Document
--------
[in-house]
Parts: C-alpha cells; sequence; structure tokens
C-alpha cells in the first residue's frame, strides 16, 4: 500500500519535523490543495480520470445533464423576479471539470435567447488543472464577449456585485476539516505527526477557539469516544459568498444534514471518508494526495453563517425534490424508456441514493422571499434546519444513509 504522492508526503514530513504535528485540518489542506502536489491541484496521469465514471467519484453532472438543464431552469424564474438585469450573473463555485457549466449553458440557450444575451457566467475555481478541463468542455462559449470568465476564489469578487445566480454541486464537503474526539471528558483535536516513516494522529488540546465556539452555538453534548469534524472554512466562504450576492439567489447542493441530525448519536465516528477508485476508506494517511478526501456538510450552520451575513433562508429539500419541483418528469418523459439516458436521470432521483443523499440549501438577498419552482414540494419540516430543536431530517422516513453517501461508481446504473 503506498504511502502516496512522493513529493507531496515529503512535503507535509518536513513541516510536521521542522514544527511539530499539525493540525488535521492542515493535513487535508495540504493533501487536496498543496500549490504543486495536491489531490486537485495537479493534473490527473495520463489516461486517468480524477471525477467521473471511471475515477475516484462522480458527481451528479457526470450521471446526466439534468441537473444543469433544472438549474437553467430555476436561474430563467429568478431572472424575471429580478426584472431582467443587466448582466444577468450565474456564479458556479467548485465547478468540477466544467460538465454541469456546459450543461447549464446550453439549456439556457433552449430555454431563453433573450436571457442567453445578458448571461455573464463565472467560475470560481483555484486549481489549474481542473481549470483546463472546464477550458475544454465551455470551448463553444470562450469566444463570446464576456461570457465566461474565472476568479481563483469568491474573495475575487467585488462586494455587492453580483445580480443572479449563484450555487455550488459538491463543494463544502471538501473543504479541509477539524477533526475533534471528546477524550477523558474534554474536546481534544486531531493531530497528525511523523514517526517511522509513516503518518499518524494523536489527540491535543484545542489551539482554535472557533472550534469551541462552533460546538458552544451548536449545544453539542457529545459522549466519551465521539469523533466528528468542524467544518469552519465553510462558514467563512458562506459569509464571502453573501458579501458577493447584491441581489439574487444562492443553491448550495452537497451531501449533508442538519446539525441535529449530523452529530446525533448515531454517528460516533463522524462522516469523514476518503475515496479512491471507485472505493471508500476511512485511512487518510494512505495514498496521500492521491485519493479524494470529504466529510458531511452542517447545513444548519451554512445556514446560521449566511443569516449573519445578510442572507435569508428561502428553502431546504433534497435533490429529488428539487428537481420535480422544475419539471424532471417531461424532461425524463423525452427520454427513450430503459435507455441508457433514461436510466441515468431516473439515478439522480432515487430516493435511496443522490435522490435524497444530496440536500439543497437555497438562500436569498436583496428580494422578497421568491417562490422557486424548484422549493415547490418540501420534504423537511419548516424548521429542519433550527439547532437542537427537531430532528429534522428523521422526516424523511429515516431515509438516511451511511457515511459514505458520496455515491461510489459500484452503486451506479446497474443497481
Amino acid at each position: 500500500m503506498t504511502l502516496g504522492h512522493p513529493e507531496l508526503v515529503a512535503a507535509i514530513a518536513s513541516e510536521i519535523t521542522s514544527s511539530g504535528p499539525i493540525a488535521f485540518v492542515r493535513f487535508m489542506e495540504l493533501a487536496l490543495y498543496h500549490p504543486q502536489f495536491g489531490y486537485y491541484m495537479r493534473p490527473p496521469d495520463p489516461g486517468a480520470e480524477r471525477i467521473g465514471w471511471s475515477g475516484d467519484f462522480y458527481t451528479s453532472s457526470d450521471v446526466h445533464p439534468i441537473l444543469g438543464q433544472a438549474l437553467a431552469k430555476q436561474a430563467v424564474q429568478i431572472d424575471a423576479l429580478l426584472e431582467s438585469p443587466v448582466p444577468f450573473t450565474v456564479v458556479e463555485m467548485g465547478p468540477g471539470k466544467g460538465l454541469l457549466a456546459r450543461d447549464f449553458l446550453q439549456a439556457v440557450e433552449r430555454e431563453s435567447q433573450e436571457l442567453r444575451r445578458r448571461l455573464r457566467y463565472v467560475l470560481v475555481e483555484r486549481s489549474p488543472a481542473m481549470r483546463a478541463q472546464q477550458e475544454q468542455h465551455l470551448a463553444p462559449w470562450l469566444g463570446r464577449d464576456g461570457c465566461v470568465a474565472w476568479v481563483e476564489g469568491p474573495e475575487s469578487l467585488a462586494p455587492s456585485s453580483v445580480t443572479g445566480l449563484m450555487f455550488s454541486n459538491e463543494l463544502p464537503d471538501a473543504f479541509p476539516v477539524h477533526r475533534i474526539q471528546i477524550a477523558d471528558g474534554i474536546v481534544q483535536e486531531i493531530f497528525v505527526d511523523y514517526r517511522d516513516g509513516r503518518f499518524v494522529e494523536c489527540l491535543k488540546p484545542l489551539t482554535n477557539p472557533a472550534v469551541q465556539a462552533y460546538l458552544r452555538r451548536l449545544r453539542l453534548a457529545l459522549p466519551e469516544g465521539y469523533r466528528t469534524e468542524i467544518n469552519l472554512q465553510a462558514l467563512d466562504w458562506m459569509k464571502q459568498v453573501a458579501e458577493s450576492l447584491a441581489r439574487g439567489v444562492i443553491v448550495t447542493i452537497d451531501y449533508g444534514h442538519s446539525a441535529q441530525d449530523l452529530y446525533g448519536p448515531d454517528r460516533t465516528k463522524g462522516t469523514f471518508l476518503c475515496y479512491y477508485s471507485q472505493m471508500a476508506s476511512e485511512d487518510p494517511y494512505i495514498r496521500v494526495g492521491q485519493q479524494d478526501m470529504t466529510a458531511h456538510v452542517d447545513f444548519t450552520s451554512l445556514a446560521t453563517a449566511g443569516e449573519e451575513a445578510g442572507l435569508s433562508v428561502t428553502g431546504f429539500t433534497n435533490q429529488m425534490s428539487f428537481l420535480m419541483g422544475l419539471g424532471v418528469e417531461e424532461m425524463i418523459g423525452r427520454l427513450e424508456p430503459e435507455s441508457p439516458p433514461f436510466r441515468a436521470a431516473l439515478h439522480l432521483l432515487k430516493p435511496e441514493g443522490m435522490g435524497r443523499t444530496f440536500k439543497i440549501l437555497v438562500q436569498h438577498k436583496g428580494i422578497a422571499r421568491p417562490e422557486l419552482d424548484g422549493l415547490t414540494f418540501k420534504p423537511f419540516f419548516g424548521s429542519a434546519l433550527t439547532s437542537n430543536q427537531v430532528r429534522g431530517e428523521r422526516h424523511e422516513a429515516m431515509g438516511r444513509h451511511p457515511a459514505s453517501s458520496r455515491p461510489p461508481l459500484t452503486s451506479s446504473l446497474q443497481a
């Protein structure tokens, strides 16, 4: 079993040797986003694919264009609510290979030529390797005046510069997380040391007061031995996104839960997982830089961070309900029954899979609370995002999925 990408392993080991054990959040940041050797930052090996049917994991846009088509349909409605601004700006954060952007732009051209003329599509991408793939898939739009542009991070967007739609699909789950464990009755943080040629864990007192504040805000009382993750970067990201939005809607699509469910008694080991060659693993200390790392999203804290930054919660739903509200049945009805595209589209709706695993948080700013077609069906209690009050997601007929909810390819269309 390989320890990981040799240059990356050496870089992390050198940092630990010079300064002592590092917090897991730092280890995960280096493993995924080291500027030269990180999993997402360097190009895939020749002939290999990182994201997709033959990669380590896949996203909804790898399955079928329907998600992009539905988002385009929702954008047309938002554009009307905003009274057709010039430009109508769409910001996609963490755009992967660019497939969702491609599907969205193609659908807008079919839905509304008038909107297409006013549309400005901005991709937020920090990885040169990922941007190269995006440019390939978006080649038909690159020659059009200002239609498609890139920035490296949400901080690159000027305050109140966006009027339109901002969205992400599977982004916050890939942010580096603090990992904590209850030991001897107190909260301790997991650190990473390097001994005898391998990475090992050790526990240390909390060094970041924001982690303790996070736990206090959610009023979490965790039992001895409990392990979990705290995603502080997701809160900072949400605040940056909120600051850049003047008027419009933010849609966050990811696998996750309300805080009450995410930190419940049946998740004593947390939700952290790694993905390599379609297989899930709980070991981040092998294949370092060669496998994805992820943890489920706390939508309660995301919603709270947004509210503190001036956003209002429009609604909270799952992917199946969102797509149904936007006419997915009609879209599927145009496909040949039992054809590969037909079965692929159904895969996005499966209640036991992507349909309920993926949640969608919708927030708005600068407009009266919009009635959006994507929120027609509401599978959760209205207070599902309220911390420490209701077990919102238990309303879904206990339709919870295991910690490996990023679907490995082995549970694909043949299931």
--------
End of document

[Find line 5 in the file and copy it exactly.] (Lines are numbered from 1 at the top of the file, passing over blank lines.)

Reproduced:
């Protein structure tokens, strides 16, 4: 079993040797986003694919264009609510290979030529390797005046510069997380040391007061031995996104839960997982830089961070309900029954899979609370995002999925 990408392993080991054990959040940041050797930052090996049917994991846009088509349909409605601004700006954060952007732009051209003329599509991408793939898939739009542009991070967007739609699909789950464990009755943080040629864990007192504040805000009382993750970067990201939005809607699509469910008694080991060659693993200390790392999203804290930054919660739903509200049945009805595209589209709706695993948080700013077609069906209690009050997601007929909810390819269309 390989320890990981040799240059990356050496870089992390050198940092630990010079300064002592590092917090897991730092280890995960280096493993995924080291500027030269990180999993997402360097190009895939020749002939290999990182994201997709033959990669380590896949996203909804790898399955079928329907998600992009539905988002385009929702954008047309938002554009009307905003009274057709010039430009109508769409910001996609963490755009992967660019497939969702491609599907969205193609659908807008079919839905509304008038909107297409006013549309400005901005991709937020920090990885040169990922941007190269995006440019390939978006080649038909690159020659059009200002239609498609890139920035490296949400901080690159000027305050109140966006009027339109901002969205992400599977982004916050890939942010580096603090990992904590209850030991001897107190909260301790997991650190990473390097001994005898391998990475090992050790526990240390909390060094970041924001982690303790996070736990206090959610009023979490965790039992001895409990392990979990705290995603502080997701809160900072949400605040940056909120600051850049003047008027419009933010849609966050990811696998996750309300805080009450995410930190419940049946998740004593947390939700952290790694993905390599379609297989899930709980070991981040092998294949370092060669496998994805992820943890489920706390939508309660995301919603709270947004509210503190001036956003209002429009609604909270799952992917199946969102797509149904936007006419997915009609879209599927145009496909040949039992054809590969037909079965692929159904895969996005499966209640036991992507349909309920993926949640969608919708927030708005600068407009009266919009009635959006994507929120027609509401599978959760209205207070599902309220911390420490209701077990919102238990309303879904206990339709919870295991910690490996990023679907490995082995549970694909043949299931």